How does Scout react when Atticus explains to her why he has decided to defend Tom Robinson?
I know Atticus explains he does it because he wouldn't respect himself if he didn't, but I dont understand how Scout reacts.
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Scout is young and doesn't understand everything her father is telling her--yet. In fact, Harper Lee often uses Scout's youthful ignorance as an opportunity for the adults to explain what she wants the readers to hear about prejudice and hate and other harmful stereotypes.
In this case, Atticus does explain his position, as you noted. He tells Scout, in answer to her question, that they will probably not win this case. He then asks her for one thing--to keep her cool and not pick a fight over this matter. Her reaction is pretty basic, considering she really doesn't understand what her father is asking her to do--to accept that others will be ignorant and cruel and hurtful because they have not learned better. She is capable of being the bigger person, and that's what he asks of her. She promises.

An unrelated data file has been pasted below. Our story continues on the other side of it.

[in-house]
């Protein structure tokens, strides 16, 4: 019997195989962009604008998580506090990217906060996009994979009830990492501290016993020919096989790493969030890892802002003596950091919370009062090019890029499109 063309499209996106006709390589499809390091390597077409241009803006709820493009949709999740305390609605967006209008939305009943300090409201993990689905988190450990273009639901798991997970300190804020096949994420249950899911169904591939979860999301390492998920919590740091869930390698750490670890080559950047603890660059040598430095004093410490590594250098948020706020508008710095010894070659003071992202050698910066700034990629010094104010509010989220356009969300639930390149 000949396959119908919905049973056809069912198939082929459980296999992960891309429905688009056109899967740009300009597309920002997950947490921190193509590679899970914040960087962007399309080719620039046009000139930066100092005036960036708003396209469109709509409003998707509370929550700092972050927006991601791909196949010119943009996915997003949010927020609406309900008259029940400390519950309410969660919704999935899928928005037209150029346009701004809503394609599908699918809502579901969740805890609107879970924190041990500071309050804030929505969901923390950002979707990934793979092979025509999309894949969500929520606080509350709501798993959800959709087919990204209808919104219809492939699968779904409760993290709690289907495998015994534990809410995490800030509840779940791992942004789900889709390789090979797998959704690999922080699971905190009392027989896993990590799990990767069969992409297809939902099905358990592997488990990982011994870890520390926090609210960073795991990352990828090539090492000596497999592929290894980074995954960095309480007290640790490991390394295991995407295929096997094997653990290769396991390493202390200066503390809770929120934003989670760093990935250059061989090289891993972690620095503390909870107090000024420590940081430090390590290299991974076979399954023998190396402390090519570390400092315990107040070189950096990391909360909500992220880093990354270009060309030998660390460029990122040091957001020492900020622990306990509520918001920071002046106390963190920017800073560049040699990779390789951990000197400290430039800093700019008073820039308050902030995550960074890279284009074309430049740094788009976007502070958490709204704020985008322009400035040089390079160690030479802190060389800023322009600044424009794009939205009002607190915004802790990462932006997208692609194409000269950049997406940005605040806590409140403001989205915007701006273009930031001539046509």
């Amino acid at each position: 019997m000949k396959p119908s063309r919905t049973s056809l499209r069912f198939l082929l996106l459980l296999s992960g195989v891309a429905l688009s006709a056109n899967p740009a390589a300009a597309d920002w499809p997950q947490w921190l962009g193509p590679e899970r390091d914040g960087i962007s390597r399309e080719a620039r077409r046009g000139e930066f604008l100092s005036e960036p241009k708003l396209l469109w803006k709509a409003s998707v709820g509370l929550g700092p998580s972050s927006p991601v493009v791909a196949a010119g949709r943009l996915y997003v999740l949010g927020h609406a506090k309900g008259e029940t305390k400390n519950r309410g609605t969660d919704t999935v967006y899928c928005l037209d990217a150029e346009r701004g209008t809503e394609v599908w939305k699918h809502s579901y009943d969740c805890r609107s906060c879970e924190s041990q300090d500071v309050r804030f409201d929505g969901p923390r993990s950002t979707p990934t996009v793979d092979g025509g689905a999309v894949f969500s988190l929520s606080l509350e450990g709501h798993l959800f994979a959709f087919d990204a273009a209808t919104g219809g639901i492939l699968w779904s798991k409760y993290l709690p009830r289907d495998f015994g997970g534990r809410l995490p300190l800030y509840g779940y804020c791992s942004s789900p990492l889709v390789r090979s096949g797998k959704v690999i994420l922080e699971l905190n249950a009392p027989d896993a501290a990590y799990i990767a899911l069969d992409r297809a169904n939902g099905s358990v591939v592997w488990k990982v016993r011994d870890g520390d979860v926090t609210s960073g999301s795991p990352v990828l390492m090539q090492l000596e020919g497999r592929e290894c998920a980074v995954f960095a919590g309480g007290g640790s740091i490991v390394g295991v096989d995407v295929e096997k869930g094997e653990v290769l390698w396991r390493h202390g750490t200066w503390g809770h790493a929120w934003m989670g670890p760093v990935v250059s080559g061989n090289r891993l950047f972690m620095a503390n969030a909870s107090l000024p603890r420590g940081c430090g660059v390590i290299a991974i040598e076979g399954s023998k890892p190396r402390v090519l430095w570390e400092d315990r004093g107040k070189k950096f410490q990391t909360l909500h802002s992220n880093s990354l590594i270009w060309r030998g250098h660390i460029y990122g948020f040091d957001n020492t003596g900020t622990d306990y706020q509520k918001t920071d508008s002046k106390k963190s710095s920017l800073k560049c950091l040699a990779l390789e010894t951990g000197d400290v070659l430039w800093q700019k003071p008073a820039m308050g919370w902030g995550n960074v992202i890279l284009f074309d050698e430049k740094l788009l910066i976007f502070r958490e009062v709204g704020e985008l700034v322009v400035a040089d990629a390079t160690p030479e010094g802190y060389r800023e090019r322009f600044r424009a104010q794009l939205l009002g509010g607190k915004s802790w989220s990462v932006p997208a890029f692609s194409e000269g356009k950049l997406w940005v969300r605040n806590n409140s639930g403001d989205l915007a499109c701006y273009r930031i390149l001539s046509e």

She tries, she really does. but when her cousin Francis calls her father names she simply has to haul off and whack him--prompting Atticus to let Scout overhear a conversation in which he admits his fears for the summer ahead and his hope that his children will come to him first rather than try to fight. She doesn't make another promise, but she does better the next time she is tempted.
I mean DEFINE*
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